To adapt the same machine loop for a non-domain network you can add credentials to the WMI calls. Something like this (you will be prompted for credentials for each machine - which might be confusing). Remember to update the list of remote computer names at the top of the script and use an account with local admin rights on the target box:

# WORKGROUP NETWORK: mock-up / pseudo snippet ONLY - lacks testing, provided "as is"
$ArrComputers = "Computer1", "Computer2", "Computer3"
foreach ($Computer in $ArrComputers) 
     $Cred = Get-Credential

     # here we modify the WMI calls to add machine name AND credentials
     $wmipackages = Get-WmiObject -Class win32_product -ComputerName $Computer -credential $cred
     $wmiproperties = gwmi  -ComputerName $Computer -credential $cred -Query "SELECT ProductCode,Value FROM Win32_Property WHERE Property='UpgradeCode'"

     # the rest of the above, large script here (minus the first 2 WMI lines)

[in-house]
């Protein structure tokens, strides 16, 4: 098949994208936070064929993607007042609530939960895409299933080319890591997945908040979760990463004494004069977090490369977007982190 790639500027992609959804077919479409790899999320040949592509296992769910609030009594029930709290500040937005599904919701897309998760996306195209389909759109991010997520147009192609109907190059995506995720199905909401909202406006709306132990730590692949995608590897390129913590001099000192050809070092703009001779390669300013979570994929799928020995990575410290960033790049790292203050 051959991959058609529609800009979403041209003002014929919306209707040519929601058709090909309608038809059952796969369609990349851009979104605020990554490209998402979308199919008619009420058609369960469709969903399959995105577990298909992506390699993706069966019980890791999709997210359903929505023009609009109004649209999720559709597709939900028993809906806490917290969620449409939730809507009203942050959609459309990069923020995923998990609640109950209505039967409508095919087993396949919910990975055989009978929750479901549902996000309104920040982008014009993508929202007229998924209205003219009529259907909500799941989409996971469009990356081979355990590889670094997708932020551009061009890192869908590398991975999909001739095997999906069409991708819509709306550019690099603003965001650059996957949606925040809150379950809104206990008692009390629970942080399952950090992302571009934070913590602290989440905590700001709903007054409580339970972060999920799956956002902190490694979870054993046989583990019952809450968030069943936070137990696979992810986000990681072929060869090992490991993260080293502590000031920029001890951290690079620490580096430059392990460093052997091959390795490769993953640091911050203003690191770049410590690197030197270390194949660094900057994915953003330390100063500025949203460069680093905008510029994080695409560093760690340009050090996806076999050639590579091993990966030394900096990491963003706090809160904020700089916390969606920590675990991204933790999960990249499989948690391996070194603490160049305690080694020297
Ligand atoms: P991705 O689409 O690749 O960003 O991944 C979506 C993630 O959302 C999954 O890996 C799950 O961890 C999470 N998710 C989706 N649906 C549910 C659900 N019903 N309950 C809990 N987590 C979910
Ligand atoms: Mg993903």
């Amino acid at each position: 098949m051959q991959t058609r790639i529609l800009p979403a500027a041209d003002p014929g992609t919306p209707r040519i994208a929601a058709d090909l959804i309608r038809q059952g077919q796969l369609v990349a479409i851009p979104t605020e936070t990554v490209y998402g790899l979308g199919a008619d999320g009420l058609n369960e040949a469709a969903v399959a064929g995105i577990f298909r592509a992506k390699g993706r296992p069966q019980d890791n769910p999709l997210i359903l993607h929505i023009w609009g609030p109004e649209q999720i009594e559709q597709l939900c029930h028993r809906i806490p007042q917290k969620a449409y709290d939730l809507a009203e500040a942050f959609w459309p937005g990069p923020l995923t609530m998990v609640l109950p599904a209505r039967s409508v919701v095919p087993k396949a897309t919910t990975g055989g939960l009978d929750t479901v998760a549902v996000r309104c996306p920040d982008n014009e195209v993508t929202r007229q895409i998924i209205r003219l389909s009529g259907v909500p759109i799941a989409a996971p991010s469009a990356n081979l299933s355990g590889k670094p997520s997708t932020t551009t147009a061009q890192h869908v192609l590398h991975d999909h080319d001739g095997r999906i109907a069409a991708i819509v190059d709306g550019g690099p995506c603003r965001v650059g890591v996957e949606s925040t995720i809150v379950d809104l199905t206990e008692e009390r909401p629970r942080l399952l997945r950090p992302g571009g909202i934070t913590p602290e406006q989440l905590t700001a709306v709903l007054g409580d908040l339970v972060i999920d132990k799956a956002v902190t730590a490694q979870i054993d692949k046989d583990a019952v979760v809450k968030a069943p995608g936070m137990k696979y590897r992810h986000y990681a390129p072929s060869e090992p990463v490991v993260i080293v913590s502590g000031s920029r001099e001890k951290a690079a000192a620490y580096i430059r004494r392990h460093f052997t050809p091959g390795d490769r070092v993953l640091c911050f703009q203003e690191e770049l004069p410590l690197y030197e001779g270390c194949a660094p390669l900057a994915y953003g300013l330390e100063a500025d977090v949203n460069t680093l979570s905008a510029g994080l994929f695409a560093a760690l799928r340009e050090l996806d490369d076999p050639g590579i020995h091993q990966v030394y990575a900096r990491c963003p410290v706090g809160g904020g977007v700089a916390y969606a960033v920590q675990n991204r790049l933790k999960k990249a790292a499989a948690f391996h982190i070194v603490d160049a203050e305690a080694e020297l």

The real answer ends here. I believe the above newer script should cover most use-cases, but I will leave the content below as well since it is not obsolete, just probably less efficient than the above script. Reading it will probably be repetitious.

The scripts below for retrieval of single upgrade codes rather than the whole list, could be of interest if you want to retrieve a single upgrade code from within your own application at run-time. I'll leave that older content in.

Disclaimer: The above script uses WMI, and when you access the class Win32_Product it triggers an integrity check of installed packages. This is quite slow, and can in very special cases trigger an MSI self-repair. This is not good if you are heading into an important meeting :-). Luckily you should be able to cancel any triggered self-repairs (but your query will probably not complete until you let the repair finish). Quick context link (for safekeeping).

IMHO: don't let this stop you from using WMI - it is just an annoyance. Note: both the PowerShell and VBScript approaches described below use WMI and can trigger this issue as well.

Retrieving Upgrade Codes For MSI Files That Are Not Installed

If you need the upgrade code for an MSI package that is not installed on your machine, please read the "Manual Retrieval of Upgrade Codes" section towards the bottom for several options (essentially look in the MSI file itself, or its source file used to compile it).